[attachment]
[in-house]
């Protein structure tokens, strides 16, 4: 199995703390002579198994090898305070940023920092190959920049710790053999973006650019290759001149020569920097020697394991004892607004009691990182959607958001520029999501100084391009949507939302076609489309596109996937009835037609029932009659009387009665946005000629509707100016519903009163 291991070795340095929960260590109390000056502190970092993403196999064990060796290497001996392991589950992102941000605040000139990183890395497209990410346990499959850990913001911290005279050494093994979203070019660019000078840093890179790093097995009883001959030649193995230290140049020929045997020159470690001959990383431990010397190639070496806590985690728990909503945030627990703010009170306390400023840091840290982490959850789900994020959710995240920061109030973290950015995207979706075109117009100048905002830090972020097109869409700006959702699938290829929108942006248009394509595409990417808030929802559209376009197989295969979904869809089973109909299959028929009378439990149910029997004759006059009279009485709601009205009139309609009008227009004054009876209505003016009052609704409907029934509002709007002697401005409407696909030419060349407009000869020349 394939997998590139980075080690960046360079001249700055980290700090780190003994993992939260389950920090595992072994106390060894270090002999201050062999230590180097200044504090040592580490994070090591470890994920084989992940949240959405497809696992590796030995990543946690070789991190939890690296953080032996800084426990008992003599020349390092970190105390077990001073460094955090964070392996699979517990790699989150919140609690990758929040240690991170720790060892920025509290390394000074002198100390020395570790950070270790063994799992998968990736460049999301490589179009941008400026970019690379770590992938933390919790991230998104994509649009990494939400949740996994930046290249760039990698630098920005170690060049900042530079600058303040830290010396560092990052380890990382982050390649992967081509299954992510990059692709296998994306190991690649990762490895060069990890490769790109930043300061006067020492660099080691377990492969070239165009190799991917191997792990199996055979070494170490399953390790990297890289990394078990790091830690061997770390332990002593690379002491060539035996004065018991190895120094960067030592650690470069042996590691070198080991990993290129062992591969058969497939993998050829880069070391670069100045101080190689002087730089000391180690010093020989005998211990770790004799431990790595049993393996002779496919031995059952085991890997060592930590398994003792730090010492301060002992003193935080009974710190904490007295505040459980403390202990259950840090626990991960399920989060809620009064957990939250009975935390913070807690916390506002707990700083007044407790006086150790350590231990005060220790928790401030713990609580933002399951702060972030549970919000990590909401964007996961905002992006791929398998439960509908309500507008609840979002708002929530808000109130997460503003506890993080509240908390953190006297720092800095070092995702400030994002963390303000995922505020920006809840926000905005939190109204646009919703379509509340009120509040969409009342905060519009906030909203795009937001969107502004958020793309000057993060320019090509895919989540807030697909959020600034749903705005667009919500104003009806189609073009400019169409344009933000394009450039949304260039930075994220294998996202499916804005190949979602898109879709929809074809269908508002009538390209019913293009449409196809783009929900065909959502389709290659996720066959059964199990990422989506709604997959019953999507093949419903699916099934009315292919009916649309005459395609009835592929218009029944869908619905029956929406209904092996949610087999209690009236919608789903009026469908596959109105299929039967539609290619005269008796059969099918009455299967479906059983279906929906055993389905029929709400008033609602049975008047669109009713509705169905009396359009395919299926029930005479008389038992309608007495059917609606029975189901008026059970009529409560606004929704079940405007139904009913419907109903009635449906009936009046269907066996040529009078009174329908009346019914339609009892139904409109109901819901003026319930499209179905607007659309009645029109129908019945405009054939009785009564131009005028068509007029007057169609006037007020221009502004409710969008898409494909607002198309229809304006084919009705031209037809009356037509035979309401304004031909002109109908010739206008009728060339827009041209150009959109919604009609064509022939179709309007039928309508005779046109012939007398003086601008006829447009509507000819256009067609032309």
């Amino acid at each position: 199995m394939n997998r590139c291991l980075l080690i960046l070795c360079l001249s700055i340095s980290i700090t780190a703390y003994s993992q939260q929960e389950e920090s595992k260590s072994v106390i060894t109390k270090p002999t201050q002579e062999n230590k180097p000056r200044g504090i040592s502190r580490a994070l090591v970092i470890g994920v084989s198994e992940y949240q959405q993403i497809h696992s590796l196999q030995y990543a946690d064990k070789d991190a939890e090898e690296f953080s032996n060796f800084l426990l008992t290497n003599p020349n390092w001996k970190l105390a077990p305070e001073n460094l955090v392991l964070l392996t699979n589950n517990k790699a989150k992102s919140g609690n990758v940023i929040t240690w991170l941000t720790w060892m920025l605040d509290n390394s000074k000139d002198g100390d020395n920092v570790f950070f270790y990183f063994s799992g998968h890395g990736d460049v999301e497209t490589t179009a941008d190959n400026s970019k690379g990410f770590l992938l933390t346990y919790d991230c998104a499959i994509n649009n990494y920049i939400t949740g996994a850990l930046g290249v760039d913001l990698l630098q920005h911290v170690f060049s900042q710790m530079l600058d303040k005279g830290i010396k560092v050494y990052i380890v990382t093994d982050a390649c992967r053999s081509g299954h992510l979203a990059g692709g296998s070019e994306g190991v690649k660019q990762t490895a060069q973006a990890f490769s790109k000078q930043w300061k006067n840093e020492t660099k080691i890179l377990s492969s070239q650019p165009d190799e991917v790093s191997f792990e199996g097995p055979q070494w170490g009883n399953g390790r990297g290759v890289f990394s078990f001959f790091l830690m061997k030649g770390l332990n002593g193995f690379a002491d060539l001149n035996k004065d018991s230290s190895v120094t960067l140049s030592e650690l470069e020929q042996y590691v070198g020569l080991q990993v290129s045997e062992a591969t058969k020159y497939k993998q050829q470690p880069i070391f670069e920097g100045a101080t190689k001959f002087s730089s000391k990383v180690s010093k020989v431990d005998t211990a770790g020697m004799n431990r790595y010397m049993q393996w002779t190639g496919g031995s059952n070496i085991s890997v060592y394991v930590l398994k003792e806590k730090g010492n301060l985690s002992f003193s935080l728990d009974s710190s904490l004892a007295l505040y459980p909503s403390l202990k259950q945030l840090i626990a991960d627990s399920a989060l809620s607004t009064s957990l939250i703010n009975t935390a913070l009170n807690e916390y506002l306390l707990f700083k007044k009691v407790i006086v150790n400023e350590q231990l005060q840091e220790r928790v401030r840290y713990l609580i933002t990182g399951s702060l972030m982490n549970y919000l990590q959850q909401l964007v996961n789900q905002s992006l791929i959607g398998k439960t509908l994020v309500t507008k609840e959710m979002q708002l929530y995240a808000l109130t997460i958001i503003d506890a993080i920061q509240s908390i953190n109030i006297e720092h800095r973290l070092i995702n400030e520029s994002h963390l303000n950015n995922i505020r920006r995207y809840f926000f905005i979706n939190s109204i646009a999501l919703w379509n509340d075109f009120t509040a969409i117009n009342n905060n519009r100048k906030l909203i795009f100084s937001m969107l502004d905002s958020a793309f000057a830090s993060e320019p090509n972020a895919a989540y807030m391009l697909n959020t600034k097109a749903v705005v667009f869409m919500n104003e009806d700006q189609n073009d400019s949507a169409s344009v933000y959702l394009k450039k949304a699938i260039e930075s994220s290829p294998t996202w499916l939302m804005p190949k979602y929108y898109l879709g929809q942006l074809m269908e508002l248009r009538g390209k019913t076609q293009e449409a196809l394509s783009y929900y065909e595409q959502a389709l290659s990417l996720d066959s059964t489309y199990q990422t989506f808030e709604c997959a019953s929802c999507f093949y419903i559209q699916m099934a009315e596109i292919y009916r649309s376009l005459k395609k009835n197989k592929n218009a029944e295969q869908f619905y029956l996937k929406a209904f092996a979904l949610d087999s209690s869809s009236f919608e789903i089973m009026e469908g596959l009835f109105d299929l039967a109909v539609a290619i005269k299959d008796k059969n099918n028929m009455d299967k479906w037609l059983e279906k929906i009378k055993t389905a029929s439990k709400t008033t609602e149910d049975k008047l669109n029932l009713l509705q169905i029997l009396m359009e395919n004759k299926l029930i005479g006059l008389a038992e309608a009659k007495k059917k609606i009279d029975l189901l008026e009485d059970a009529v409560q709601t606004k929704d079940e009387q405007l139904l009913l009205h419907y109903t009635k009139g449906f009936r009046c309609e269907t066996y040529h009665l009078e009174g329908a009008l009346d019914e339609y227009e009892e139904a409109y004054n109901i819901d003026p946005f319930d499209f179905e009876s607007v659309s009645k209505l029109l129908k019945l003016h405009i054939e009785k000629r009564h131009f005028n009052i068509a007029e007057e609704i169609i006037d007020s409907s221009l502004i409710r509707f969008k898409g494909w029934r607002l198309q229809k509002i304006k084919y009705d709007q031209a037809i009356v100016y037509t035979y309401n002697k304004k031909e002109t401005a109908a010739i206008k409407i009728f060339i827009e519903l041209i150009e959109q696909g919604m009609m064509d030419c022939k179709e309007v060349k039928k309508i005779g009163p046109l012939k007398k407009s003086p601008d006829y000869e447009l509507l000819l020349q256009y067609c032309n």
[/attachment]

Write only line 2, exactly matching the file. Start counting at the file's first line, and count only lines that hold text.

């Protein structure tokens, strides 16, 4: 199995703390002579198994090898305070940023920092190959920049710790053999973006650019290759001149020569920097020697394991004892607004009691990182959607958001520029999501100084391009949507939302076609489309596109996937009835037609029932009659009387009665946005000629509707100016519903009163 291991070795340095929960260590109390000056502190970092993403196999064990060796290497001996392991589950992102941000605040000139990183890395497209990410346990499959850990913001911290005279050494093994979203070019660019000078840093890179790093097995009883001959030649193995230290140049020929045997020159470690001959990383431990010397190639070496806590985690728990909503945030627990703010009170306390400023840091840290982490959850789900994020959710995240920061109030973290950015995207979706075109117009100048905002830090972020097109869409700006959702699938290829929108942006248009394509595409990417808030929802559209376009197989295969979904869809089973109909299959028929009378439990149910029997004759006059009279009485709601009205009139309609009008227009004054009876209505003016009052609704409907029934509002709007002697401005409407696909030419060349407009000869020349 394939997998590139980075080690960046360079001249700055980290700090780190003994993992939260389950920090595992072994106390060894270090002999201050062999230590180097200044504090040592580490994070090591470890994920084989992940949240959405497809696992590796030995990543946690070789991190939890690296953080032996800084426990008992003599020349390092970190105390077990001073460094955090964070392996699979517990790699989150919140609690990758929040240690991170720790060892920025509290390394000074002198100390020395570790950070270790063994799992998968990736460049999301490589179009941008400026970019690379770590992938933390919790991230998104994509649009990494939400949740996994930046290249760039990698630098920005170690060049900042530079600058303040830290010396560092990052380890990382982050390649992967081509299954992510990059692709296998994306190991690649990762490895060069990890490769790109930043300061006067020492660099080691377990492969070239165009190799991917191997792990199996055979070494170490399953390790990297890289990394078990790091830690061997770390332990002593690379002491060539035996004065018991190895120094960067030592650690470069042996590691070198080991990993290129062992591969058969497939993998050829880069070391670069100045101080190689002087730089000391180690010093020989005998211990770790004799431990790595049993393996002779496919031995059952085991890997060592930590398994003792730090010492301060002992003193935080009974710190904490007295505040459980403390202990259950840090626990991960399920989060809620009064957990939250009975935390913070807690916390506002707990700083007044407790006086150790350590231990005060220790928790401030713990609580933002399951702060972030549970919000990590909401964007996961905002992006791929398998439960509908309500507008609840979002708002929530808000109130997460503003506890993080509240908390953190006297720092800095070092995702400030994002963390303000995922505020920006809840926000905005939190109204646009919703379509509340009120509040969409009342905060519009906030909203795009937001969107502004958020793309000057993060320019090509895919989540807030697909959020600034749903705005667009919500104003009806189609073009400019169409344009933000394009450039949304260039930075994220294998996202499916804005190949979602898109879709929809074809269908508002009538390209019913293009449409196809783009929900065909959502389709290659996720066959059964199990990422989506709604997959019953999507093949419903699916099934009315292919009916649309005459395609009835592929218009029944869908619905029956929406209904092996949610087999209690009236919608789903009026469908596959109105299929039967539609290619005269008796059969099918009455299967479906059983279906929906055993389905029929709400008033609602049975008047669109009713509705169905009396359009395919299926029930005479008389038992309608007495059917609606029975189901008026059970009529409560606004929704079940405007139904009913419907109903009635449906009936009046269907066996040529009078009174329908009346019914339609009892139904409109109901819901003026319930499209179905607007659309009645029109129908019945405009054939009785009564131009005028068509007029007057169609006037007020221009502004409710969008898409494909607002198309229809304006084919009705031209037809009356037509035979309401304004031909002109109908010739206008009728060339827009041209150009959109919604009609064509022939179709309007039928309508005779046109012939007398003086601008006829447009509507000819256009067609032309």